Zen Buddhism - What is it?
Zen Buddhism is another spin off of mainstream Buddhism. Zen dispenses with the Buddhist scriptures and philosophical discussion, even though it may be referred to as religion or philosophy.
Siddhartha Gautama, a prince in the region now known as India, renounced his rich life to seek understanding in 500 B.C. He was very troubled by the suffering around him. He achieved his enlightenment at the age of 35. He was then known as 'Buddha' or 'one who is awake.'
He discovered that everything is subject to change and suffering; discontentment is the result of situations that are not permanent. By freeing himself from the attachment to self, he would be free of suffering.
All forms of Buddhism take their names from important Buddhist scriptures, such as the Lotus sect, which takes its name from the Lotus sutra. Other sects use the name of a philosophical position or an individual philosopher. Zen is unique as it's translated from the Chinese word Ch'an.
Meditation and discovery of one's own self are the prime elements of this religion. In the Buddhist religion, meditation is not of exclusive importance as in Zen. Meditation is the end in itself in Zen or Truth realized in action. Intuitive and individual approaches to enlightenment are basic.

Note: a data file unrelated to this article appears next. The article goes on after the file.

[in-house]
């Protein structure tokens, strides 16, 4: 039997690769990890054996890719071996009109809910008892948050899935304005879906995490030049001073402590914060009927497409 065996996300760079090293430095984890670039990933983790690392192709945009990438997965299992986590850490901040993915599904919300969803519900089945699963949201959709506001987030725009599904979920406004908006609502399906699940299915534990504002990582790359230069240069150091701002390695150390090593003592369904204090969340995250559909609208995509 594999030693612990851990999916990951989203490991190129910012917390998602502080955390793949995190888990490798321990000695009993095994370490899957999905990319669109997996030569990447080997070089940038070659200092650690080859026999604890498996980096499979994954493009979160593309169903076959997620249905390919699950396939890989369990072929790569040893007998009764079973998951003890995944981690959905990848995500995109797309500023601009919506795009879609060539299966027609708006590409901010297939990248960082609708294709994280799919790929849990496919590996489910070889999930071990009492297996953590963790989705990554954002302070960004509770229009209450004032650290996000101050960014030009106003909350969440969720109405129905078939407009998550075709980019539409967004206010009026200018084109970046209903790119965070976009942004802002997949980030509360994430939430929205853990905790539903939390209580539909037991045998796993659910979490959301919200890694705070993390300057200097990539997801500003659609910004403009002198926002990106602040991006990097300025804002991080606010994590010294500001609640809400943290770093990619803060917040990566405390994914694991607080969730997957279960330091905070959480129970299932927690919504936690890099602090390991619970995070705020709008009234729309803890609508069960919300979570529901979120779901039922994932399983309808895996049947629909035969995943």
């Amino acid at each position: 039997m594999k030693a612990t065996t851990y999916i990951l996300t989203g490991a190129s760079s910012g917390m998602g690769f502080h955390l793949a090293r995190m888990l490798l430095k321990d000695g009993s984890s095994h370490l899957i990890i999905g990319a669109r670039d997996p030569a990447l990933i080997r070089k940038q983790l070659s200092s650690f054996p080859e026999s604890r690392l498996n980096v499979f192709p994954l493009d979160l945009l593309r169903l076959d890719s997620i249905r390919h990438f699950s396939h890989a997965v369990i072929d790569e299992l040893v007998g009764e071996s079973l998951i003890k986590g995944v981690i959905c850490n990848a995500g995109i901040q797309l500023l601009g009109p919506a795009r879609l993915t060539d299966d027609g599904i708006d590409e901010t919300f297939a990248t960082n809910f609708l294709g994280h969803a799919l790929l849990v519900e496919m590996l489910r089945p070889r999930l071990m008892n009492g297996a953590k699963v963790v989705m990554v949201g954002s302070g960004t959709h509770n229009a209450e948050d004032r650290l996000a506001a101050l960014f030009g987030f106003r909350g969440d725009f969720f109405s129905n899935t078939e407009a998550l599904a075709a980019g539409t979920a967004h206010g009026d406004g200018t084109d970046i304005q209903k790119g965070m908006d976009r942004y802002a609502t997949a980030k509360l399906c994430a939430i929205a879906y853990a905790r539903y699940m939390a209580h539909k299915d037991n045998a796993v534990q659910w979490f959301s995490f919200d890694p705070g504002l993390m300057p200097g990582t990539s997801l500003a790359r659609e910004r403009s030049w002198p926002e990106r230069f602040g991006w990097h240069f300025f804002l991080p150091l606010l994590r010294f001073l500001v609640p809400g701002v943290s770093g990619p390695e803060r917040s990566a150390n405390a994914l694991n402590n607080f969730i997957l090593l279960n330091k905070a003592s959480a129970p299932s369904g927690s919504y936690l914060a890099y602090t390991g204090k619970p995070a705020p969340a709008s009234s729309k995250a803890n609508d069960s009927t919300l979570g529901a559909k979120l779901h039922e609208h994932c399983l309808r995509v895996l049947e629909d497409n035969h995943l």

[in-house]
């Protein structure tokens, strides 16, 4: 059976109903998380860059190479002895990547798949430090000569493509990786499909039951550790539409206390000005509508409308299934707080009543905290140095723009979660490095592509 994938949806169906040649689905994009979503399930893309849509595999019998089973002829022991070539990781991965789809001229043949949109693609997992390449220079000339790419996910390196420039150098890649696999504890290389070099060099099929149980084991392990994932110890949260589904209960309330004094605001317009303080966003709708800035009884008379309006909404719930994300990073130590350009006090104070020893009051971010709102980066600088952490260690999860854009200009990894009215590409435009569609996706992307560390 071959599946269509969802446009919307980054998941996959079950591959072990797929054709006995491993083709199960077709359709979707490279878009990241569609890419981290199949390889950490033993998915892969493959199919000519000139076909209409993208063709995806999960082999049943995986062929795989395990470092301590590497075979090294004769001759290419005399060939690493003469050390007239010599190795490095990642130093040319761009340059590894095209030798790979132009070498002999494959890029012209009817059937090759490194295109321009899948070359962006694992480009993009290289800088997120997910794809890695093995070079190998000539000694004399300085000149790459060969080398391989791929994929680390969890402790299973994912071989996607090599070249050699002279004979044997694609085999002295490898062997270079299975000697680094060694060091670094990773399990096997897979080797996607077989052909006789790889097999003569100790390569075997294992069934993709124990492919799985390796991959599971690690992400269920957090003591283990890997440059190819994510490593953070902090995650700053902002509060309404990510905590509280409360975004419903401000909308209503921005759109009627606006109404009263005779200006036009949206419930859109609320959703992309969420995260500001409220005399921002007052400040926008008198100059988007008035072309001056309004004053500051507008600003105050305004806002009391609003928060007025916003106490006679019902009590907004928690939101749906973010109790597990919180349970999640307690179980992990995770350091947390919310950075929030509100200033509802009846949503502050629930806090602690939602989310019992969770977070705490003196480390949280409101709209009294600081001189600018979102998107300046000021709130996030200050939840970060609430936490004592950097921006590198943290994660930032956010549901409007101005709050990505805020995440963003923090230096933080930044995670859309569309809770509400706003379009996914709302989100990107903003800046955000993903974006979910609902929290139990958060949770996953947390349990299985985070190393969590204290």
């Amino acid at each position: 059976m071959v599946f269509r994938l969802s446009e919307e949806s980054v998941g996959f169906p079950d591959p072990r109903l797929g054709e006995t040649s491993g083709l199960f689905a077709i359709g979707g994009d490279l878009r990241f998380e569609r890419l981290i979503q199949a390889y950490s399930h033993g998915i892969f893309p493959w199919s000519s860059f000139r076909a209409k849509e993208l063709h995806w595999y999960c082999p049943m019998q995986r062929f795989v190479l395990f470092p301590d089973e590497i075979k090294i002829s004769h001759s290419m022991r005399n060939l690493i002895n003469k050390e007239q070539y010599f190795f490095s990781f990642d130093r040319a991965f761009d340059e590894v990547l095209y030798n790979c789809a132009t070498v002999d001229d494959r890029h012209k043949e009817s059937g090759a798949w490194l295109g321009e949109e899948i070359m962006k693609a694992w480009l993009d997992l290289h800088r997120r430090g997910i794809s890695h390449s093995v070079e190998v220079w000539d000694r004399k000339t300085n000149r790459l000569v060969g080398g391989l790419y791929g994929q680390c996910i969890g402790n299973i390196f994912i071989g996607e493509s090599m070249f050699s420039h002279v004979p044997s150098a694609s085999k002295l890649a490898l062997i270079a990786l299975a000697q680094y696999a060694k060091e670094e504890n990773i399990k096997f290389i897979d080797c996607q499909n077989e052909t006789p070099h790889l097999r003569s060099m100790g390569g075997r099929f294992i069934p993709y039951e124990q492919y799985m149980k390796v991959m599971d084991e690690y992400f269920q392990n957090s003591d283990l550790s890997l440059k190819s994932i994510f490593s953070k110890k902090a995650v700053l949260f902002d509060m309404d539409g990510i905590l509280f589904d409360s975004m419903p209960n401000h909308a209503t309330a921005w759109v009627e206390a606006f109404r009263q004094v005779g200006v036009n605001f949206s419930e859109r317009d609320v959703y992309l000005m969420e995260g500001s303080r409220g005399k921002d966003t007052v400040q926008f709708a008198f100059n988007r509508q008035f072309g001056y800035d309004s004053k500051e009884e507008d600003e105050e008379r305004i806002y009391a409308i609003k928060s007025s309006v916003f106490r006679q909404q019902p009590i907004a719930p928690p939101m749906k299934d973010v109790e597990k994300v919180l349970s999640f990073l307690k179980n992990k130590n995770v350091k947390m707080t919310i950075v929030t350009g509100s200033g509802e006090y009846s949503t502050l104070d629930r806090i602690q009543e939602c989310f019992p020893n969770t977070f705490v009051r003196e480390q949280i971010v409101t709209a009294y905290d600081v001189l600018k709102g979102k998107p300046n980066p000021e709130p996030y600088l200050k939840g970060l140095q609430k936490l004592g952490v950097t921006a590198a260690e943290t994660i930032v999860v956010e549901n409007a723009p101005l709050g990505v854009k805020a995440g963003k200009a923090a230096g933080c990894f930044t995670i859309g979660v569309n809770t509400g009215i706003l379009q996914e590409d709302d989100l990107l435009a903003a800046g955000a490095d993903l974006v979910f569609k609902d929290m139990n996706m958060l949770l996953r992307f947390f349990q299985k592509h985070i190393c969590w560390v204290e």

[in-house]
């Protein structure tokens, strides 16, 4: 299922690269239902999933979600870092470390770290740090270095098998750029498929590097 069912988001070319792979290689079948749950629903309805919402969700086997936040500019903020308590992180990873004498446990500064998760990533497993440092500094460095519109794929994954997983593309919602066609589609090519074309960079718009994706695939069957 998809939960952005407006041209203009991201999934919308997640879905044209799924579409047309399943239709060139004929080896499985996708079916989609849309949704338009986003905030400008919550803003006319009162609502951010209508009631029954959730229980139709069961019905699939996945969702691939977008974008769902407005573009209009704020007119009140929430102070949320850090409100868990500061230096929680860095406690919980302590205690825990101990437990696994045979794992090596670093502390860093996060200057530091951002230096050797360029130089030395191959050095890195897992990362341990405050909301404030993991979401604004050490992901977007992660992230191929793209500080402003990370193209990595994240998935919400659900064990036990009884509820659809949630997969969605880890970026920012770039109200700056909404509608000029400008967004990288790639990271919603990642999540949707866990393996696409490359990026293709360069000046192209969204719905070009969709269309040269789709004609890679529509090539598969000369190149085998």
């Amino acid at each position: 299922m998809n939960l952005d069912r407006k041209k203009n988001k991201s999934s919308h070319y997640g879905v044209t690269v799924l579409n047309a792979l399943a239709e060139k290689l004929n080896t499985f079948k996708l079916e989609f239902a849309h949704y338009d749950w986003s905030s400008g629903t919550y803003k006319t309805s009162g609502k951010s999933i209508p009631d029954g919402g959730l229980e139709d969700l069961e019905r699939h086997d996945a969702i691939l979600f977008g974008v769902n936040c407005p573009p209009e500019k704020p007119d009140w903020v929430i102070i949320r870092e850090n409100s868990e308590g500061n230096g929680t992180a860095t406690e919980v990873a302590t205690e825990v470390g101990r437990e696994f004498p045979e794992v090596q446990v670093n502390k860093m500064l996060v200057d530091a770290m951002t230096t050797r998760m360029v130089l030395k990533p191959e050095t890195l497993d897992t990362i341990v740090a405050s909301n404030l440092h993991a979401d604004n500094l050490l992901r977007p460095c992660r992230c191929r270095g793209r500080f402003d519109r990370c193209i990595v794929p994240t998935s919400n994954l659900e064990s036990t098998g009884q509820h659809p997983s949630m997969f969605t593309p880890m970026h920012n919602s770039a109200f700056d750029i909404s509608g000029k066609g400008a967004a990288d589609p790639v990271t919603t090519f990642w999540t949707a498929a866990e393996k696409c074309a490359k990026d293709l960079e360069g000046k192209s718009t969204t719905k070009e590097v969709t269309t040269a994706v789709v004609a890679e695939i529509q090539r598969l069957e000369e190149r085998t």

It is a strict discipline, sharpening the mind to be attentive to the things around the disciple. One way of doing this is a question and answer session between student and master, which can involve sudden beatings. Some of the other ways are hard labor, travel, or equipment maintenance.
This is another type of a religion that relies heavily on works. Instead of ridding themselves of 'I' the disciples grow more introverted and 'self' contained. By trying to 'be' more logical, the disciples use illogical ways to get there. It is still a religion founded on man and not on a Supreme Being of love and forgiveness.
Learn More about Buddha!
Like this information? Help us by sharing it with others using the social media buttons below.